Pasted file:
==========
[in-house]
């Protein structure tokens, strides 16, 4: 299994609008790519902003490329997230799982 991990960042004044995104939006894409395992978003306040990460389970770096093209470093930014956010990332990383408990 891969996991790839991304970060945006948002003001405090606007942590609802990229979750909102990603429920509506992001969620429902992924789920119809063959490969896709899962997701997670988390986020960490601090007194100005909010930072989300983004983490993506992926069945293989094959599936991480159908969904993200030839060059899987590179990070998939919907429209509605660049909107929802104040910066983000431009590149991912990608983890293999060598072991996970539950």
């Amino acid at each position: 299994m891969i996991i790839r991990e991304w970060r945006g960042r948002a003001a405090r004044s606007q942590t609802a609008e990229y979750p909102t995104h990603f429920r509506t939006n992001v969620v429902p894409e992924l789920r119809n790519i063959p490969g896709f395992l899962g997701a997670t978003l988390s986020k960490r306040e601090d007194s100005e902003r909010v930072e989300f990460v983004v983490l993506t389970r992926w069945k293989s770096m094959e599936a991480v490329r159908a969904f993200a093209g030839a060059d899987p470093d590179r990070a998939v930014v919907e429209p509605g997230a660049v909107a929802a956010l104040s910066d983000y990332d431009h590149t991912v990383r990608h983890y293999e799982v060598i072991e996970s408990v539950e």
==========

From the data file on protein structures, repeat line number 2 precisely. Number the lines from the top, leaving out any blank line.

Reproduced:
């Protein structure tokens, strides 16, 4: 299994609008790519902003490329997230799982 991990960042004044995104939006894409395992978003306040990460389970770096093209470093930014956010990332990383408990 891969996991790839991304970060945006948002003001405090606007942590609802990229979750909102990603429920509506992001969620429902992924789920119809063959490969896709899962997701997670988390986020960490601090007194100005909010930072989300983004983490993506992926069945293989094959599936991480159908969904993200030839060059899987590179990070998939919907429209509605660049909107929802104040910066983000431009590149991912990608983890293999060598072991996970539950």